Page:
A combination of individual, family floater and top-up health insurance plans can cover you adequately
It’s imperative to consider medical inflation, but the premiums for a large base cover will also go up as you age
Insurers have seen a significant increase in the demand for health insurance ever since the covid-19 pandemic set in. It does make sense to have a health insurance, not just to cover yourself against the novel coronavirus, but for overall protection.
Given the increasing medical costs, some insurers and aggregators such as Max Bupa, Religare Health and Policybazaar are recommending a ₹1 crore cover, with the rationale that a high-value cover would provision for treatment abroad, offer higher room category and cover all degrees of ailments or diseases. According to Policybazaar, a ₹1 crore cover on an average costs ₹30,000-35,000 for a 40-year-old individual.
It’s imperative to take the future costs of treatment into account while buying insurance. An 8% medical inflation would mean the cost of a procedure will increase from, say, ₹6 lakh to about ₹13 lakh in 10 years.
“Younger families need a larger cover as they are likely to fall prey to chronic diseases later in life, by which time medical inflation will drive up costs. Also, new therapies could be costly, and the difference between life and death will be the ability to fund clinical costs," said Joydeep K. Roy, partner and leader, insurance, PwC India.
However, this doesn’t mean you delay buying health insurance because as you age, insurers look at you as a high-risk proposition, resulting in stringent underwriting and higher premiums.
Typically, ₹1 crore covers are bought by high net-worth individuals because they either travel abroad for their healthcare needs or avail of services from high-end providers. If you’re buying a ₹1 crore cover while you’re still young, the premium may look attractive but there’s more to it than meets the eye.
“Taking a ₹1 crore floater cover can be a buy-it-forget-it strategy, insulating the family from future healthcare expenses. However, one must not buy these policies simply because of attractive premiums. Be aware of the fact that as you grow older, premiums can spike significantly. Insurers can also apply for a premium hike," said Mahavir Chopra, founder, Beshak.org, an independent research platform for insurance buyers.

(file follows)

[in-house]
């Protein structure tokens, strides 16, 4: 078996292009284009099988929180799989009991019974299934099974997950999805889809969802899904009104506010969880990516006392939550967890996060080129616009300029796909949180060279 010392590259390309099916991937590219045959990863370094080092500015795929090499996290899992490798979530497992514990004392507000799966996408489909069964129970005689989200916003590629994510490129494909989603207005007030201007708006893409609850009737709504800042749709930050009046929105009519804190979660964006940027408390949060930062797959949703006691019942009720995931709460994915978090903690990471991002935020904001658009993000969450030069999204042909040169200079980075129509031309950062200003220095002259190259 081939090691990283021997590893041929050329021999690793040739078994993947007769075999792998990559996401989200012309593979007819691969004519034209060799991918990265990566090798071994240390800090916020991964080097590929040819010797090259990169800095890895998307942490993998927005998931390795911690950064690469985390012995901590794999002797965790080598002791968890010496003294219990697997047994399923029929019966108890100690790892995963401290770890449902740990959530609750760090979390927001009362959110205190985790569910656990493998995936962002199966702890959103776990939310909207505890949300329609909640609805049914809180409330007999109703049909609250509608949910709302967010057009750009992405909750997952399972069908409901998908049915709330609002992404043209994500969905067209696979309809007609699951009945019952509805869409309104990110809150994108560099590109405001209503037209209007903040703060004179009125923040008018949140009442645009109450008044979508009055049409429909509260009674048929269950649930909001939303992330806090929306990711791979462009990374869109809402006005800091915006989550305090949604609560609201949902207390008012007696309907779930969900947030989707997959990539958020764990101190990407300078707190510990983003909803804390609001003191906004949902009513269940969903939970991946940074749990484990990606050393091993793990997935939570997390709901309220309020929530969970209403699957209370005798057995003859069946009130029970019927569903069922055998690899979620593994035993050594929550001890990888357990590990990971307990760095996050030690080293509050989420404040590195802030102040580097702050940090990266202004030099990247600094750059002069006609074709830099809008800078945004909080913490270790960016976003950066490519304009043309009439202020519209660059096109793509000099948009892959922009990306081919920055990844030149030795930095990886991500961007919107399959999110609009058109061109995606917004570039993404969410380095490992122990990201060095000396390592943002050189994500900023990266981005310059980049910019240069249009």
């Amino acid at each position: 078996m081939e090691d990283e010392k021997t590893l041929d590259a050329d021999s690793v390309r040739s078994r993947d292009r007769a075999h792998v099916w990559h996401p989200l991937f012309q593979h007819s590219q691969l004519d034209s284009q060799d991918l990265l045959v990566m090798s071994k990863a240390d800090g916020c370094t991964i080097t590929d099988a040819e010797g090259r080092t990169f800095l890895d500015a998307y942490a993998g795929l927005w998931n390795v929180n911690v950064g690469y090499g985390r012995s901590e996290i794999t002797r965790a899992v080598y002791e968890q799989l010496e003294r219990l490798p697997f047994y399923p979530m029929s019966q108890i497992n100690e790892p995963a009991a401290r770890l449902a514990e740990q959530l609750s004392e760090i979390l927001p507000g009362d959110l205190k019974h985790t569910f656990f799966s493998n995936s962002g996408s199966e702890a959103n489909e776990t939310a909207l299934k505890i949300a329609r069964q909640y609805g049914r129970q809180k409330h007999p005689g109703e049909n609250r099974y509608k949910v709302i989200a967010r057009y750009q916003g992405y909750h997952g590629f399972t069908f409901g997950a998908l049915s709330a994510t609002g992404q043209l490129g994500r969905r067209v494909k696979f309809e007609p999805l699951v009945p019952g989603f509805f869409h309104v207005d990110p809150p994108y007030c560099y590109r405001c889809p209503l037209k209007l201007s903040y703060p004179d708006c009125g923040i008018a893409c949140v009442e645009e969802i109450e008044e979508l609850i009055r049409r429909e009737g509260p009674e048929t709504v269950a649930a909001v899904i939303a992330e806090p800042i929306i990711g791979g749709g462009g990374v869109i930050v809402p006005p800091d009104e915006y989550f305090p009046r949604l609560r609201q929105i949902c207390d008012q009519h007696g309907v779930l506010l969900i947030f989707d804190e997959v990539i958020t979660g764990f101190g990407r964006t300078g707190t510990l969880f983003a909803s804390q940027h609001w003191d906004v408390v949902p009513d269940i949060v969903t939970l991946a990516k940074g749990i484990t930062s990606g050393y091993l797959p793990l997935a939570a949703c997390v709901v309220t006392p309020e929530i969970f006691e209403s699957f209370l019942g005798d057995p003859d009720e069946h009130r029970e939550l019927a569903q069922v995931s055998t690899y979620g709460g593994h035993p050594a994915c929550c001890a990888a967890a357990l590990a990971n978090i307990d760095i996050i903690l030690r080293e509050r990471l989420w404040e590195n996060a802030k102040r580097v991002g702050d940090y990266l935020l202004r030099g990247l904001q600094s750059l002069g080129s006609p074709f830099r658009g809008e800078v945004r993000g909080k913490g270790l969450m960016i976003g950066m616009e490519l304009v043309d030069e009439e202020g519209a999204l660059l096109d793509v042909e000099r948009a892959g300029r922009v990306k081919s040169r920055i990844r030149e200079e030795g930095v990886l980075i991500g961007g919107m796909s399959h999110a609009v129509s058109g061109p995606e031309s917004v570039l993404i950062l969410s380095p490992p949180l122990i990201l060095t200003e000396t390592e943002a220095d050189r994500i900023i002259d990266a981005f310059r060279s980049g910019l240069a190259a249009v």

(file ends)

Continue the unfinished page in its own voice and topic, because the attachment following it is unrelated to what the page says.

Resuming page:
Financial planners too don’t recommend going for a base policy with a high sum insured. “The premium increase will be huge as you grow older," said Melvin Joseph, a Sebi-registered investment adviser and founder of Finvin Financial Planners.
“In my opinion, given the healthcare inflation of around 7%, every adult in the family needs a hospitalization cover of ₹10 lakh-15 lakh. So if a family has two adults and two children, one must target holding a health insurance cover of ₹20 lakh-30 lakh, and of course utilize super top-ups," said Chopra.
According to Naval Goel, CEO and founder, PolicyX, for a 30-year-old male, a ₹1 crore base cover would cost about ₹30,000 annually. However, a ₹20 lakh base cover with ₹25 lakh top-up would cost about ₹20,000.
Top-up plans serve as a great way to increase the cover but also keep the costs in check. A top-up is a regular indemnity plan that covers hospitalization costs but only after a threshold limit is crossed. This limit is called deductible. “Essentially, these are plans with a high deductible amount. They are affordable because the cost of medical treatment doesn’t go beyond ₹10 lakh very often. “If you buy a ₹50 lakh top-up cover with a deductible of ₹10 lakh, then the policy will kick in only if the cost goes beyond ₹10 lakh," said Goel. The cost up to ₹10 lakh has to be borne either by the policyholder or the base cover.
Another option is to buy a family floater that provides health cover to the entire family unit in a single policy. Typically, if one member of the family makes a claim in a year, the cover reduces by that much on the entire unit or family for the remaining year. Some plans also restore the sum insured, but they could come at a slightly higher cost.
Premiums for family floaters are decided based on the oldest member covered under the plan. Lovaii Navlakhi, managing director and CEO, International Money Matters, said there are ways to bring down your costs by applying probabilities of all family members making a claim together. “The quantum between the base policy, floater and top-up will be determined by each individual differently, based on their estimate of costs, family history, probability of claim and budget."
If you have a family history of chronic illnesses, you could look at higher sum insured or buy a critical illness policy. These are defined benefit plans that pay a lump sum if a claim arises.
Even if policies with a high sum insured look affordable now, there’s no assurance they will continue to remain that way. “An insurer can increase the premium based on the claims experience. Only those who are ready for that should go for high base policies. Otherwise ₹25 lakh-30 lakh coverage through a base policy of ₹5 lakh-10 lakh and a super top-up is just fine," said Joseph.
Also, avoid plans that come with sub-limits on room rent because you could end up bearing a chunk of the hospital bill if you opt for a room that costs more than what your policy contract covers.
Uncertainty around health is only increasing given our lifestyles and now the pandemic. If you can’t spare too much, opt for a policy that fits your budget, but you must buy one.